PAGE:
TOKYO -- On the first floor of the Johnson & Johnson Institute in Kawasaki, south of Tokyo, a reporter tried his hand at laparoscopic surgery.
The technique, which involves inserting a tiny camera and surgical equipment through a small incision in the abdomen, is tougher than it looks. It is hard to judge distances with only a monitor image to go by. It took more than three minutes to tie a simple knot, whereas an experienced surgeon can complete the task in a few seconds. Fortunately, the patient was only a mannequin.
A unit of the U.S. health care company runs surgical training facilities in Japan that it hopes will serve all of Asia, attracting health professionals from around the world with English-language instruction and realistic surgical simulations. At the same time, it gathers valuable data on what kinds of equipment doctors need, aiding in J&J's product development.
The institute is among the company's key facilities. It is housed in a modern building that "represents the desire to transmit the cutting-edge medicine from Japan," said manager Yoshio Imaizumi.
The training center is located in the King Skyfront area, which Kawasaki is trying to turn into a health care hub. In 2011, the central government designated the area a Comprehensive Special Zone for International Competitiveness. The center, about 10 minutes' drive from Tokyo's Haneda Airport, is convenient for doctors and researchers visiting from overseas. J&J has similar centers in China and South Korea.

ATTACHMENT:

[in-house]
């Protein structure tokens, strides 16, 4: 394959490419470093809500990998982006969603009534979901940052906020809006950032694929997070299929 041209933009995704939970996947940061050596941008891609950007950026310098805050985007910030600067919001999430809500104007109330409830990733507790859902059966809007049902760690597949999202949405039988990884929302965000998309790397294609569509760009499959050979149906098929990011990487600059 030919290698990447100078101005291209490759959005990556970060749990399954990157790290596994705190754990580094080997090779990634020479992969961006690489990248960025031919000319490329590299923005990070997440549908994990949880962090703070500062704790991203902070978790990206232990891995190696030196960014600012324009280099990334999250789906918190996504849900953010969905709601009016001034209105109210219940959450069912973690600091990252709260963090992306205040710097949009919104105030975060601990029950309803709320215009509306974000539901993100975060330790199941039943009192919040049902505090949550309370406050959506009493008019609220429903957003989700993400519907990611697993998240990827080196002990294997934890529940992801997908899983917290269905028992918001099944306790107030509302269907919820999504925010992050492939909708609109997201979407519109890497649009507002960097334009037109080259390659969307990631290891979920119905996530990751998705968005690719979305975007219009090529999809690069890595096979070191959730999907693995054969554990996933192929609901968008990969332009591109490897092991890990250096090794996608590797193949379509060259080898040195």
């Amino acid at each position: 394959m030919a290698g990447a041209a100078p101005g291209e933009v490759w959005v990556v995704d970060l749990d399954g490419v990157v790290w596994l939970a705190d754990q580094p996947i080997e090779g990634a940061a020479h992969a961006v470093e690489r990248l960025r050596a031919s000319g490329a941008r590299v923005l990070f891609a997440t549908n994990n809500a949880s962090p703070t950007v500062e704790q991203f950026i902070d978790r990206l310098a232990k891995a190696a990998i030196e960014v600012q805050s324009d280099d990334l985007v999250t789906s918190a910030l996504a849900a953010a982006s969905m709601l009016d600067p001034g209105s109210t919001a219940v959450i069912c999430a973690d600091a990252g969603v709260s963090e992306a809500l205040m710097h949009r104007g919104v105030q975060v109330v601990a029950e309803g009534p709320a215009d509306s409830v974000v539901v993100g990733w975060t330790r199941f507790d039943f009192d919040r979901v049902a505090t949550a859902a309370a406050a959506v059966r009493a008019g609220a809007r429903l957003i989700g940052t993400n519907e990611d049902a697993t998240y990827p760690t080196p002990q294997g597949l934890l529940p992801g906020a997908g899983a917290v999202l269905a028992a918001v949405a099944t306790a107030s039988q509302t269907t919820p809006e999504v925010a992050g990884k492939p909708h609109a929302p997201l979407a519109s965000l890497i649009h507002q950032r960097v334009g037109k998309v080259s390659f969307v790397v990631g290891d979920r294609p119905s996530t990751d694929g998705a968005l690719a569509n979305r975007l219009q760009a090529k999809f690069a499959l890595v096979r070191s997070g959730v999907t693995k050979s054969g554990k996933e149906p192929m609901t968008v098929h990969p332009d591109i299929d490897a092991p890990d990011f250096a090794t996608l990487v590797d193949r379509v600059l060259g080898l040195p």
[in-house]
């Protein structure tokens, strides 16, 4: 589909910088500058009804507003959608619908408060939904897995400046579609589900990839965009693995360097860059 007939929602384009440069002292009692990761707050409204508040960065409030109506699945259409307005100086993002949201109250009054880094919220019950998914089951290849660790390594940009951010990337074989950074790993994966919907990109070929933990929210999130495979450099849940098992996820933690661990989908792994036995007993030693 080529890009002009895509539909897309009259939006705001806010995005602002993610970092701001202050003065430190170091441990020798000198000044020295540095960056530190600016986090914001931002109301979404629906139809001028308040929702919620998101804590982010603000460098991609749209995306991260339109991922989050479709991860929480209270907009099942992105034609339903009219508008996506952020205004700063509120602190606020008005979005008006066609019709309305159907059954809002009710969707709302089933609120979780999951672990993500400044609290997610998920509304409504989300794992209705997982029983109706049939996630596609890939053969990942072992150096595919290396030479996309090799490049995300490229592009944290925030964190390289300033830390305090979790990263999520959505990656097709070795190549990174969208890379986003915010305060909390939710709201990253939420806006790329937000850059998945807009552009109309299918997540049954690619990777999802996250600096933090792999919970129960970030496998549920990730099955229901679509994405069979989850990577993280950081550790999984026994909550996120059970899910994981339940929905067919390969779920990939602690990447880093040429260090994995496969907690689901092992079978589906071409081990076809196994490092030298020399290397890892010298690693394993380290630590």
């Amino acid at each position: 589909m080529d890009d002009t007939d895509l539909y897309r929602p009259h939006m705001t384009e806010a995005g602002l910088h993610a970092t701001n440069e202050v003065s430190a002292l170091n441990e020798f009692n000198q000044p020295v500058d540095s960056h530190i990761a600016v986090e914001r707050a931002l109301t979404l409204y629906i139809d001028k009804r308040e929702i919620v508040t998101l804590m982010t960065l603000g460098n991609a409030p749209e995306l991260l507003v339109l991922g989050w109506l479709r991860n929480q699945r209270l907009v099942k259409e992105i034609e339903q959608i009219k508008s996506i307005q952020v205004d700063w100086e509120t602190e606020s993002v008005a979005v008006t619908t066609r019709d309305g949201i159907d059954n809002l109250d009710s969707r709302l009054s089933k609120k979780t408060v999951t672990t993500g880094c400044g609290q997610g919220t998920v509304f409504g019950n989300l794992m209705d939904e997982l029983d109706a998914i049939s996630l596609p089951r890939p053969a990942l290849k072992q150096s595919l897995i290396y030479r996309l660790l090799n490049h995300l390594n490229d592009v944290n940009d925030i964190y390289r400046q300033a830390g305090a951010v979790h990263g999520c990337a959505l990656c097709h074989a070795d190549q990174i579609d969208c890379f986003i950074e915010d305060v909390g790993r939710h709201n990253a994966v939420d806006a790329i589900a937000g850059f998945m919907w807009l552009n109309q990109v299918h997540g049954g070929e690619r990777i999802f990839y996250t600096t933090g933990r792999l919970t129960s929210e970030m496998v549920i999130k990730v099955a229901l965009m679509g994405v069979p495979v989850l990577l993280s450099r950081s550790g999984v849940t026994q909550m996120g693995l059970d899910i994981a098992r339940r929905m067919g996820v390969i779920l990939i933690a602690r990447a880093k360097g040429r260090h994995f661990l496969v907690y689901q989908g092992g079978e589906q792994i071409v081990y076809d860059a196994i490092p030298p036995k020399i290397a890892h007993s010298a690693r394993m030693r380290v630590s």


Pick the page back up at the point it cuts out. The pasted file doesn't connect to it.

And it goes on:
The institute, which opened in 2014, trains 10,000 health care professionals a year. For the six months through March 2017, around 80 people from abroad attended sessions at the center. But the number of overseas trainees has risen sharply. For the six months through March of this year, it is forecast to reach 450 people, many of whom are doctors in Southeast Asia.
According to the J&J unit, its efforts are paying off. Sales people overseas tell doctors about the Kawasaki center, which has English-language services to facilitate their learning.
On the first floor, there are 10 stations where people can practice various surgical procedures. Mock organs realistically mimic the size, color, shape and texture of the real thing, as well as blood flow.
At one station, doctors practice removing gallbladders. If they nick the replica liver, it "bleeds." There is also a timer that notifies trainees when the surgery should be completed. The timer helps doctors with time management in critical situations. Trainees can critique their peers' work, watching procedures on a huge screen in a 200-seat lecture hall.
On the fourth floor, a Swiss company is creating a virtual operating room. The initial plan is to give orthopedists a feel for knee surgery, from holding a drill, to grasping surgical screws and other equipment.
According to the J&J unit, the high cost of equipment makes it renting the actual items an expensive proposition for physician training. VR surgery can help keep these costs down. Upgrades are planned, including adjusting the height of the VR operating table.
Another J&J training facility is located 500km to the west, on the 20th floor of a building in Osaka. The facility in March began offering training using replica organs. Here, too, demand is expected from overseas doctors, the company said. It offers a variety of programs, including endoscopic surgery, endovascular and intracardiac therapy, as well as neurosurgery and orthopedic surgery.
The programs are good for doctors, and also for J&J, which uses the sessions to assess Japan's health care needs. The company collects feedback from doctors in Japan, who are known for their skill and exacting standards when it comes to the medical equipment. J&J will use that feedback to develop sutures for cardiovascular surgery, electrical scalpels and other advanced medical equipment used around the world.